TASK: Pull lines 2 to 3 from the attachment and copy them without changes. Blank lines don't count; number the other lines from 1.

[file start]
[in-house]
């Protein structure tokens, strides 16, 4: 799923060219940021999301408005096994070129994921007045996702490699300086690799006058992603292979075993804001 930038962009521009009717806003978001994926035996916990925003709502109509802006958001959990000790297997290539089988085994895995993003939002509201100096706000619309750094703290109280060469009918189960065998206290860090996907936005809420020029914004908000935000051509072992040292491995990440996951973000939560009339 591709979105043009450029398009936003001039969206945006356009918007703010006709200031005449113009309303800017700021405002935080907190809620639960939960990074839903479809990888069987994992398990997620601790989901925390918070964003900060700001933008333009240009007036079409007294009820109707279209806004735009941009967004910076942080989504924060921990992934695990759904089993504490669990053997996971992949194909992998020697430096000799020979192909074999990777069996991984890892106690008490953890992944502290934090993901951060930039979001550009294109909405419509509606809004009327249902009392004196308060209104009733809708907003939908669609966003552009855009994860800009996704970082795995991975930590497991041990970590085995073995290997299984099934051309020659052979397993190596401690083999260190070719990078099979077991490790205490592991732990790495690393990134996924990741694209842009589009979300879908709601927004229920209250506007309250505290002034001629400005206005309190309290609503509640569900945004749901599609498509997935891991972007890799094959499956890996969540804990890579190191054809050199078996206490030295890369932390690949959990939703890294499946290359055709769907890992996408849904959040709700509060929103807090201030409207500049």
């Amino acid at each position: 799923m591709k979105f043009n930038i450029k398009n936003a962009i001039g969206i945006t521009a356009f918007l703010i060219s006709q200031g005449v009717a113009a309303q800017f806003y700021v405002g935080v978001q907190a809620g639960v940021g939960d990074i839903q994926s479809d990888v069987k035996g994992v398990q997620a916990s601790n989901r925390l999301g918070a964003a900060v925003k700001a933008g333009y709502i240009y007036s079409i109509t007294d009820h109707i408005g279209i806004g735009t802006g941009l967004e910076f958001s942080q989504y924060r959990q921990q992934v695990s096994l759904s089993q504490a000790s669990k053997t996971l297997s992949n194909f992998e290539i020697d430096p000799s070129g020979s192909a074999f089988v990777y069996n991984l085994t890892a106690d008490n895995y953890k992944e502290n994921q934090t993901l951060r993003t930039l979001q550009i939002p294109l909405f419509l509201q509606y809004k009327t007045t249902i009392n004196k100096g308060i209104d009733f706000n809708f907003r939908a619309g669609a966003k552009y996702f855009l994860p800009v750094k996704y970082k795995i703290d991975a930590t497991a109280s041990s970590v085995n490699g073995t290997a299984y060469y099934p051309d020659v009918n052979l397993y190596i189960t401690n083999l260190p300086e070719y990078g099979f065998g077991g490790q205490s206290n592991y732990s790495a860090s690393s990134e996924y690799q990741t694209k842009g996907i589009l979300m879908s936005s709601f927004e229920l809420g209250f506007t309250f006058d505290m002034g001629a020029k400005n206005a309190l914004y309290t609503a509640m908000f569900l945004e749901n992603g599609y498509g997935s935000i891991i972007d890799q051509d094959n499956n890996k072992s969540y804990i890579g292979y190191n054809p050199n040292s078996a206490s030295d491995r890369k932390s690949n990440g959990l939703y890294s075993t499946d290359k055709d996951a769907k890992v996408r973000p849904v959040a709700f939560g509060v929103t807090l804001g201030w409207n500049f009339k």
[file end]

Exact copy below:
């Protein structure tokens, strides 16, 4: 799923060219940021999301408005096994070129994921007045996702490699300086690799006058992603292979075993804001 930038962009521009009717806003978001994926035996916990925003709502109509802006958001959990000790297997290539089988085994895995993003939002509201100096706000619309750094703290109280060469009918189960065998206290860090996907936005809420020029914004908000935000051509072992040292491995990440996951973000939560009339 591709979105043009450029398009936003001039969206945006356009918007703010006709200031005449113009309303800017700021405002935080907190809620639960939960990074839903479809990888069987994992398990997620601790989901925390918070964003900060700001933008333009240009007036079409007294009820109707279209806004735009941009967004910076942080989504924060921990992934695990759904089993504490669990053997996971992949194909992998020697430096000799020979192909074999990777069996991984890892106690008490953890992944502290934090993901951060930039979001550009294109909405419509509606809004009327249902009392004196308060209104009733809708907003939908669609966003552009855009994860800009996704970082795995991975930590497991041990970590085995073995290997299984099934051309020659052979397993190596401690083999260190070719990078099979077991490790205490592991732990790495690393990134996924990741694209842009589009979300879908709601927004229920209250506007309250505290002034001629400005206005309190309290609503509640569900945004749901599609498509997935891991972007890799094959499956890996969540804990890579190191054809050199078996206490030295890369932390690949959990939703890294499946290359055709769907890992996408849904959040709700509060929103807090201030409207500049």
């Amino acid at each position: 799923m591709k979105f043009n930038i450029k398009n936003a962009i001039g969206i945006t521009a356009f918007l703010i060219s006709q200031g005449v009717a113009a309303q800017f806003y700021v405002g935080v978001q907190a809620g639960v940021g939960d990074i839903q994926s479809d990888v069987k035996g994992v398990q997620a916990s601790n989901r925390l999301g918070a964003a900060v925003k700001a933008g333009y709502i240009y007036s079409i109509t007294d009820h109707i408005g279209i806004g735009t802006g941009l967004e910076f958001s942080q989504y924060r959990q921990q992934v695990s096994l759904s089993q504490a000790s669990k053997t996971l297997s992949n194909f992998e290539i020697d430096p000799s070129g020979s192909a074999f089988v990777y069996n991984l085994t890892a106690d008490n895995y953890k992944e502290n994921q934090t993901l951060r993003t930039l979001q550009i939002p294109l909405f419509l509201q509606y809004k009327t007045t249902i009392n004196k100096g308060i209104d009733f706000n809708f907003r939908a619309g669609a966003k552009y996702f855009l994860p800009v750094k996704y970082k795995i703290d991975a930590t497991a109280s041990s970590v085995n490699g073995t290997a299984y060469y099934p051309d020659v009918n052979l397993y190596i189960t401690n083999l260190p300086e070719y990078g099979f065998g077991g490790q205490s206290n592991y732990s790495a860090s690393s990134e996924y690799q990741t694209k842009g996907i589009l979300m879908s936005s709601f927004e229920l809420g209250f506007t309250f006058d505290m002034g001629a020029k400005n206005a309190l914004y309290t609503a509640m908000f569900l945004e749901n992603g599609y498509g997935s935000i891991i972007d890799q051509d094959n499956n890996k072992s969540y804990i890579g292979y190191n054809p050199n040292s078996a206490s030295d491995r890369k932390s690949n990440g959990l939703y890294s075993t499946d290359k055709d996951a769907k890992v996408r973000p849904v959040a709700f939560g509060v929103t807090l804001g201030w409207n500049f009339k």